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Customs meeting hard drug problem at NZ Borders

Customs meeting hard drug problem at New Zealand borders

Statement from the Ministerial Action Group on Alcohol and Drugs

The New Zealand Customs Service is boosting its dedicated illicit drug enforcement team to meet a burgeoning hard drug problem in the country, Customs Minister Rick Barker announced today.

The Government has allocated $1.9 million from this year’s Budget to greatly enhance Customs’ drug teams based in Auckland, Wellington and Christchurch with the task of increased and proactive drug enforcement at New Zealand’s borders.

Customs’ new funding will include the employment of a further 12 specialist drug investigators and four dedicated intelligence analysts.

Speaking in Auckland today at the launch of Project Horizon, a review document of Customs’ current drug enforcement strategies, Mr Barker said the government’s commitment to better resourcing the service in line with the National Drug Policy was welcome and timely.

“The use of illicit drugs world-wide is a mounting problem and New Zealand is no exception. We have an increasing hard drug problem here, fuelled from both domestic and imported supply and Customs needs to be better equipped to meet this problem.”

Jim Anderton, Chair of the Ministerial Action Group on Alcohol and Drugs, said Customs’ increased resourcing was part of the Labour-Progressive Government’s commitment to action on the misuse of alcohol and illicit drugs.

“The Ministerial Action Group has an action plan of 30 items that it is implementing to address alcohol and drug abuse.”

Mr Barker said Project Horizon, a review of Customs’ drug enforcement strategies completed in December 2002, with input from police, health authorities and forensic scientists, concluded that more proactive border enforcement was necessary to meet the increased demand for drugs like ecstasy.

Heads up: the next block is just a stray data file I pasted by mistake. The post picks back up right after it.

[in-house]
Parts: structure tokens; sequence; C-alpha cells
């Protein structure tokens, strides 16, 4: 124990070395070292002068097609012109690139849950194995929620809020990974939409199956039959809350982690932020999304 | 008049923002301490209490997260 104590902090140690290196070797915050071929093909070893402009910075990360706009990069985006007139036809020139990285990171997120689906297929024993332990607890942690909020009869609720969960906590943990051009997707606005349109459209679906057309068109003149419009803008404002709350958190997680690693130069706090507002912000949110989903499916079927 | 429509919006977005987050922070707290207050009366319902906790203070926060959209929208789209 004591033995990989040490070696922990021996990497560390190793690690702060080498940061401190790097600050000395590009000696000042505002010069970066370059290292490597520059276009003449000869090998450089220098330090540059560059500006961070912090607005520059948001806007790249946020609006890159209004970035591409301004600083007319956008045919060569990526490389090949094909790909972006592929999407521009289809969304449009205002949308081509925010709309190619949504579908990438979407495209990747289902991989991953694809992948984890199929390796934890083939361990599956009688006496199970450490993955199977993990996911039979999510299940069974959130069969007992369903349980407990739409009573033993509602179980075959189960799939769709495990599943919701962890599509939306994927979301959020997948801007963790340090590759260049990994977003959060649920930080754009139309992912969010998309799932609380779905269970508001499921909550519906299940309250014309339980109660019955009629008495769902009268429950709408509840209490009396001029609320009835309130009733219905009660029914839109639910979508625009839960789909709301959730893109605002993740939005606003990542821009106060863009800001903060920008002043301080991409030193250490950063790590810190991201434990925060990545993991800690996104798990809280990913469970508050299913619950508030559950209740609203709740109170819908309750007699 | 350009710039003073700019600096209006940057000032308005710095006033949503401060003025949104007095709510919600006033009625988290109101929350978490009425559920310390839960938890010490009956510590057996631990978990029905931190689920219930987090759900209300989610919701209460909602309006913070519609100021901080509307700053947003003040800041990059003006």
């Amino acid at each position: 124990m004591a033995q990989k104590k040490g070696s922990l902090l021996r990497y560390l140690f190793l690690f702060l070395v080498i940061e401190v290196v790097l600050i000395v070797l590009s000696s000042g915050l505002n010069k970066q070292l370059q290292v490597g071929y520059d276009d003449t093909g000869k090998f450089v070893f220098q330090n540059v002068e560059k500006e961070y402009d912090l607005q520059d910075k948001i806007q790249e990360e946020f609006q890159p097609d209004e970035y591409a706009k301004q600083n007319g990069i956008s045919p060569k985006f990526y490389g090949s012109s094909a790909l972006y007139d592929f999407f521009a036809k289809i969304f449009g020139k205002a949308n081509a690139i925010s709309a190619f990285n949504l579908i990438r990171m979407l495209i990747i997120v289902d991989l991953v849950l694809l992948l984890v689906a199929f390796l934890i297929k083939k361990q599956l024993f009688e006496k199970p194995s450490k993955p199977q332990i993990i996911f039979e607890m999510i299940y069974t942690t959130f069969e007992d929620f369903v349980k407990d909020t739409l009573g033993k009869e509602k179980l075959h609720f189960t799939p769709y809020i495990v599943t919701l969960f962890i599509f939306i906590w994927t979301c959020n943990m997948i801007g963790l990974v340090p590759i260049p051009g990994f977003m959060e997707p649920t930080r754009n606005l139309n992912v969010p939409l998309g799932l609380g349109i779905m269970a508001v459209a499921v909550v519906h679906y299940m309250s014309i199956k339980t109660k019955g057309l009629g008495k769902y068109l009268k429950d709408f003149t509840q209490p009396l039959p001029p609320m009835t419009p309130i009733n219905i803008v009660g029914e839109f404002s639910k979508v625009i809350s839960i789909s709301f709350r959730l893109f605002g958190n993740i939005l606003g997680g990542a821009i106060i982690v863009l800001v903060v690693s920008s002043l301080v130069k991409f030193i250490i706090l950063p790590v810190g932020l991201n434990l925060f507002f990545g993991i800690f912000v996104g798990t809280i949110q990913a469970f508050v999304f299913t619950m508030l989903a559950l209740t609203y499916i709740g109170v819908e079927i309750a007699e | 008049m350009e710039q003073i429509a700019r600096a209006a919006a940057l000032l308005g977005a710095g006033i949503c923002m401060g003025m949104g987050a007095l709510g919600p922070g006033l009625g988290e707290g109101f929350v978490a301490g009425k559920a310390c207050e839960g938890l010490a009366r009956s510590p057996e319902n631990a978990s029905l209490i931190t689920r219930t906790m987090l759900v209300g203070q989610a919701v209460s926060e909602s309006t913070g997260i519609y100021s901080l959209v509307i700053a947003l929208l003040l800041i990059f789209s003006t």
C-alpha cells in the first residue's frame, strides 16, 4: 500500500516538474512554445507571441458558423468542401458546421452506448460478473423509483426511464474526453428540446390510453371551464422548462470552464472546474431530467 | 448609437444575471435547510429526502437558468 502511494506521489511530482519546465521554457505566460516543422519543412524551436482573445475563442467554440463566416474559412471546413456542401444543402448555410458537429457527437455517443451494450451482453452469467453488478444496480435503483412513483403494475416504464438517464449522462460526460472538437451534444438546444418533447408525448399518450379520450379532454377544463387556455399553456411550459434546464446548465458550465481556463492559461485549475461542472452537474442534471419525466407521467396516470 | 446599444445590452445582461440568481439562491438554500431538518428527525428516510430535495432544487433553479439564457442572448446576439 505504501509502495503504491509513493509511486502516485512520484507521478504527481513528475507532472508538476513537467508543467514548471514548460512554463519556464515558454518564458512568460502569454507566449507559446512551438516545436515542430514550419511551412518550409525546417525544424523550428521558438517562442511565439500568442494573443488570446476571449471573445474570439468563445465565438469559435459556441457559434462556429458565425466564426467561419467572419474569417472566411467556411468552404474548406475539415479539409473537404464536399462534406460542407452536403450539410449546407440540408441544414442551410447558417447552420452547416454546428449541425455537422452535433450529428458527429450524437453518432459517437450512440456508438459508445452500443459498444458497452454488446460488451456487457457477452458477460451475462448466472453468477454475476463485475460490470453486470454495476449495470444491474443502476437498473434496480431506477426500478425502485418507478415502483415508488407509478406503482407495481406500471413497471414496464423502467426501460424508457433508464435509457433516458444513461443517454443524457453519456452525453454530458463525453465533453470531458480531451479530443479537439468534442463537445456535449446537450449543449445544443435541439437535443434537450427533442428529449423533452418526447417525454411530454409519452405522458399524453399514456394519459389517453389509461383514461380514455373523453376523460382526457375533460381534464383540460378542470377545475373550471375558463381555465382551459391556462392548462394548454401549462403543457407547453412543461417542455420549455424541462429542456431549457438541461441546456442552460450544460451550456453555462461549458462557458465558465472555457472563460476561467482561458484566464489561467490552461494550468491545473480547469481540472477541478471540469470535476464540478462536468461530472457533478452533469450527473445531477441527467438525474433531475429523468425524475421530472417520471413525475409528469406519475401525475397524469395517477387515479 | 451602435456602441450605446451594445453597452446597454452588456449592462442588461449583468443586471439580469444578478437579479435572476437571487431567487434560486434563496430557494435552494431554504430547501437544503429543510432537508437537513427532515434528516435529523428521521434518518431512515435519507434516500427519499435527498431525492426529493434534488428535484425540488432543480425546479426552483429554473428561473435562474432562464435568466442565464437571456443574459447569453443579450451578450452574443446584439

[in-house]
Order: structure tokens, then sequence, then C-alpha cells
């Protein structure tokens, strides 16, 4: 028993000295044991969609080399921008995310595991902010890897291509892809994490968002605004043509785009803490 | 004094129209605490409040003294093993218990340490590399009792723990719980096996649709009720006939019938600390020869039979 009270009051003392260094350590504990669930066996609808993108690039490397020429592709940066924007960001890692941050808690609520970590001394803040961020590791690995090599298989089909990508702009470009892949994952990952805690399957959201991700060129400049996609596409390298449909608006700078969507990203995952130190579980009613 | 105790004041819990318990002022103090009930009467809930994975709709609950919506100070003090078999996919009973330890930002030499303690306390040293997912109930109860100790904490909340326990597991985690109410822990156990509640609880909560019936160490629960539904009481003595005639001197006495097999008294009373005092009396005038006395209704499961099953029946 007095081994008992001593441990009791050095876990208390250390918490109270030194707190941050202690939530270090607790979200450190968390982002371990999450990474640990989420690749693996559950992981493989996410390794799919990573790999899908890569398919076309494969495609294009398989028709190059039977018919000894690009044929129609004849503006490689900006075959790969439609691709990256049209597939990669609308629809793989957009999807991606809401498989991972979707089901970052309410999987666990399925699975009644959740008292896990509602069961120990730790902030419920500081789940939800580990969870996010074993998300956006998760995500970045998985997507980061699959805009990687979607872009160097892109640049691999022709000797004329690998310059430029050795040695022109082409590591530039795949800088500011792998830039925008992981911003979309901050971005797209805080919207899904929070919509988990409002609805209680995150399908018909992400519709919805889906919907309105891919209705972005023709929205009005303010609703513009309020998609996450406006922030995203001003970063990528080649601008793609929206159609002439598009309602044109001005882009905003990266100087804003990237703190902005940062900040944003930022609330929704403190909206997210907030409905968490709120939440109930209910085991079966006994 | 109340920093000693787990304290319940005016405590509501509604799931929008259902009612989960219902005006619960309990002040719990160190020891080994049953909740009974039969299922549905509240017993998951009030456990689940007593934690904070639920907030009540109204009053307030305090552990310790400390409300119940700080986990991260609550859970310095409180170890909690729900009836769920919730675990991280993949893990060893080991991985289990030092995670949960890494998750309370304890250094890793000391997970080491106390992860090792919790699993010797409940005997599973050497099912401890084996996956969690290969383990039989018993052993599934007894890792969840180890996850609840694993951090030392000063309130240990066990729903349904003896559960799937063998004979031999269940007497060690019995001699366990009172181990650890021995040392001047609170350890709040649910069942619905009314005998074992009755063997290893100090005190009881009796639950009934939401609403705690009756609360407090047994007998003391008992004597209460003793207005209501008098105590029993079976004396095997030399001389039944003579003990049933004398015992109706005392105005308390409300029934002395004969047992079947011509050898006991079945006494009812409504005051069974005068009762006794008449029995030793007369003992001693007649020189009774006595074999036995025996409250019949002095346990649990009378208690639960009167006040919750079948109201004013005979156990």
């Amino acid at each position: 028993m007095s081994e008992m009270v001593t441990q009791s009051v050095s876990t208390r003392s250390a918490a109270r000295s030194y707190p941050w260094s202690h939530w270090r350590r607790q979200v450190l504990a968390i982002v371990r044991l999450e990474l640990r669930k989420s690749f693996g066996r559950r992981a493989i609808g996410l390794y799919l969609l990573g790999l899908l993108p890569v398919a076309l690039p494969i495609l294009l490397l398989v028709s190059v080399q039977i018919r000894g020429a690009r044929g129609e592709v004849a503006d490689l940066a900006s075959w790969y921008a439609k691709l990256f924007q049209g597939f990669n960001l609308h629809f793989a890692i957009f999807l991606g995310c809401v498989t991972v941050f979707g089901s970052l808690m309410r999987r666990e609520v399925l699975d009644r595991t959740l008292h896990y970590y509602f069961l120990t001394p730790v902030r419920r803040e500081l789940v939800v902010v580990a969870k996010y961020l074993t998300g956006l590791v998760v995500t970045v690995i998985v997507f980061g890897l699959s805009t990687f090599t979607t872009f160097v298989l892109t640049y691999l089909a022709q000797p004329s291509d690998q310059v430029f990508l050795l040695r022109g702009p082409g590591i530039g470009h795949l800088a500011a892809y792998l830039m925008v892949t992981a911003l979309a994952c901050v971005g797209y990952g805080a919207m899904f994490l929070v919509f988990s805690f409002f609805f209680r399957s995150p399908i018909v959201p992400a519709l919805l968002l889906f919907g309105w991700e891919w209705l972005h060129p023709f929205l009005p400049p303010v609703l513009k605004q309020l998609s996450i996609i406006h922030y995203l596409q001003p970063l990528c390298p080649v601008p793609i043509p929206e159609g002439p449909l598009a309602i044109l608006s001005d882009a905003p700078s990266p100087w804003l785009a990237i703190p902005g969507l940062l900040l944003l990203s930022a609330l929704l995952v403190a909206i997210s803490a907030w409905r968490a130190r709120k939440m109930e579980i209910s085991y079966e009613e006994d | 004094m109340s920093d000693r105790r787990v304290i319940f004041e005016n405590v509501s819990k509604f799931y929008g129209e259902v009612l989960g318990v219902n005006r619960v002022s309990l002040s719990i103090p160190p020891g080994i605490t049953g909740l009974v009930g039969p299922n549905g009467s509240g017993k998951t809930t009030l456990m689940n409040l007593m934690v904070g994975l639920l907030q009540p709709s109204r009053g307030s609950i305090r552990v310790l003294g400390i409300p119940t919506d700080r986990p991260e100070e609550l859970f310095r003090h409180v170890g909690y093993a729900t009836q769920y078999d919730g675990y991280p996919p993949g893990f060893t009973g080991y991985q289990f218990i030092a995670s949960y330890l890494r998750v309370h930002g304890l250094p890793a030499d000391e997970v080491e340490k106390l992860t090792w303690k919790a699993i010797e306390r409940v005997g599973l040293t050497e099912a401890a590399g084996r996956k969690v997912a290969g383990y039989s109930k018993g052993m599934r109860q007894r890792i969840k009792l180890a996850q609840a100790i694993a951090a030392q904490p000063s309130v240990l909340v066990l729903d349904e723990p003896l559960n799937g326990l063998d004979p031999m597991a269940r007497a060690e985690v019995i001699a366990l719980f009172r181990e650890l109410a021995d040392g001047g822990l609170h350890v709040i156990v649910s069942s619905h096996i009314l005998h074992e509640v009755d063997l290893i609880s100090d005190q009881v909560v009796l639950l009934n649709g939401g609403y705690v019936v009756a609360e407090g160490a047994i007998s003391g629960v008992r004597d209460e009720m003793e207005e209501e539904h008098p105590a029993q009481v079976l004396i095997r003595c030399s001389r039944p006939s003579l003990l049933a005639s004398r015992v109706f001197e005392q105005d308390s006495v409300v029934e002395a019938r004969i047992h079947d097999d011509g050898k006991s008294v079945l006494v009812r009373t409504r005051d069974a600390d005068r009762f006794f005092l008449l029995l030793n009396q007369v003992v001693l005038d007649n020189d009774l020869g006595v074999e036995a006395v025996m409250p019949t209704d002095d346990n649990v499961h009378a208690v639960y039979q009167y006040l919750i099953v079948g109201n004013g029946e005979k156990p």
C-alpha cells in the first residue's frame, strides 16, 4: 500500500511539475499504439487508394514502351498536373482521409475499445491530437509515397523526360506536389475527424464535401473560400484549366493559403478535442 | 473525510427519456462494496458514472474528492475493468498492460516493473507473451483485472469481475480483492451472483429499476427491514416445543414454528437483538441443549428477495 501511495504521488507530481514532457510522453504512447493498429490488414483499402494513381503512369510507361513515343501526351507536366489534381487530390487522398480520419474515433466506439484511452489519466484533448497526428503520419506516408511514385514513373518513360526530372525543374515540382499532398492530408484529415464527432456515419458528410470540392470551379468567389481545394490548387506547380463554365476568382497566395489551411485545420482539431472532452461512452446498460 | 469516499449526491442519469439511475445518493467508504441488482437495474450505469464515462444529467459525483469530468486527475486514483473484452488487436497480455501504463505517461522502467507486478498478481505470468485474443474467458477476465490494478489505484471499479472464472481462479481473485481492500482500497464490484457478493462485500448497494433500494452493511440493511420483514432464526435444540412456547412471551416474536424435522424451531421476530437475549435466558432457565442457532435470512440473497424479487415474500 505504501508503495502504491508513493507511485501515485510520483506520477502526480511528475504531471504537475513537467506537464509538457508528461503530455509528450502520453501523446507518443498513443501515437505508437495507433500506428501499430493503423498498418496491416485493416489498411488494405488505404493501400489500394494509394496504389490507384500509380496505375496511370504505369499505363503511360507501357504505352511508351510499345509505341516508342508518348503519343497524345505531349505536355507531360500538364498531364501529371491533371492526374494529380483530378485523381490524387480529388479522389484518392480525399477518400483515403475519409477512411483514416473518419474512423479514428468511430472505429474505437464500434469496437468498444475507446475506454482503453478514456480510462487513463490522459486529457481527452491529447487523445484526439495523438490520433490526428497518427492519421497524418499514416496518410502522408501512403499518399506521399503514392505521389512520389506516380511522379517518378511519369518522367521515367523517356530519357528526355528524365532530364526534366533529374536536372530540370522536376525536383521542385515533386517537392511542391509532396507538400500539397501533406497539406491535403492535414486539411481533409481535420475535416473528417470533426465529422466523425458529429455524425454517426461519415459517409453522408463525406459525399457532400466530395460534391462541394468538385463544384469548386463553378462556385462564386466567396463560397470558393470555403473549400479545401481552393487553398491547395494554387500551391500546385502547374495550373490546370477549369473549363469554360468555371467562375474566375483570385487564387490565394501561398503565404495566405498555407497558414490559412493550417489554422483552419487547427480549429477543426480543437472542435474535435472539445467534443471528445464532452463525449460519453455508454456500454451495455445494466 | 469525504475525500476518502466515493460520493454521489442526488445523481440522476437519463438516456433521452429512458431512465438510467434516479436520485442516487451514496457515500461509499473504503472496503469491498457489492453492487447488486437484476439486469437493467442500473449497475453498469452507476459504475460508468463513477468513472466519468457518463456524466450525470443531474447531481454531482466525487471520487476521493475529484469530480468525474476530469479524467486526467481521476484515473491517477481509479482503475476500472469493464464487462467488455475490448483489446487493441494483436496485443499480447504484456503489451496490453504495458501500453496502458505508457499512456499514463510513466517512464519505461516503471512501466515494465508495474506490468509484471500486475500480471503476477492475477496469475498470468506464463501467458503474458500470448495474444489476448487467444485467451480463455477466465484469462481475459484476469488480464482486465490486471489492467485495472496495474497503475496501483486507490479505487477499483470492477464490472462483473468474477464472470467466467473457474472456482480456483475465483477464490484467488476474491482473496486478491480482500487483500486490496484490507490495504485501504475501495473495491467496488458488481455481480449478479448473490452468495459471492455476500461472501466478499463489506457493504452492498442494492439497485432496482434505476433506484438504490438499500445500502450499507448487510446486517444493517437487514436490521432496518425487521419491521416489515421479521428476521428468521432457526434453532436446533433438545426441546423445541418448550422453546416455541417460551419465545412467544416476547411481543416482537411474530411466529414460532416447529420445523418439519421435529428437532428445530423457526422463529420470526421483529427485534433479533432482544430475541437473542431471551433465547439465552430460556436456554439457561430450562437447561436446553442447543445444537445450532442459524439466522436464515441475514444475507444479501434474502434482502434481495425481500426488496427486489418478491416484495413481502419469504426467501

“The upsurge in the supply and demand of amphetamine-type substances has been confirmed by increased Customs border detections of ecstasy and other illicit substances.”

The report estimated that ecstasy use in New Zealand has now topped one million tablets a year.

In the 12 months to December 2002, Customs and Police seized in excess of 255,000 MDMA (ecstasy) tablets or their powdered equivalent at the border. Ecstasy seizures also increased by 3000% from 2000 to 2002.

“In addition, there has been a great increase in the seizure of pre-cursor drugs such as psuedoephedrine, used to make MDMA substances such as ‘P’ or ‘Pure’ – a substance involved in high-profile criminal attacks over the last couple of years,“ Mr Barker said.

However, the Minister pointed out that Customs seizures of ecstasy at the Border were about 15 per cent of the amount believed imported annually.

“The problem confronting Customs is made more difficult by the increase in travellers, mail and imported goods. It’s like searching for a needle on a conveyor belt of hay.

“Proactive drug enforcement is crucial. Over 70 per cent of New Zealand’s major drug seizures were the result of intelligence-based operations so with further resourcing, Customs’ effectiveness at reducing supply at the border will be greatly enhanced.

“Smugglers will have a greater chance of being caught as the odds of them entering the country without detection are reduced.”

Crimes linked to methamphetamine and other illicit substances rose by 28 per cent last year, due partly to a rise in domestic production and the shutting down by police of 147 clandestine drug labs.

The National Drug Policy is due for review and Mr Barker said Project Horizon’s findings would also provide useful information at that time.

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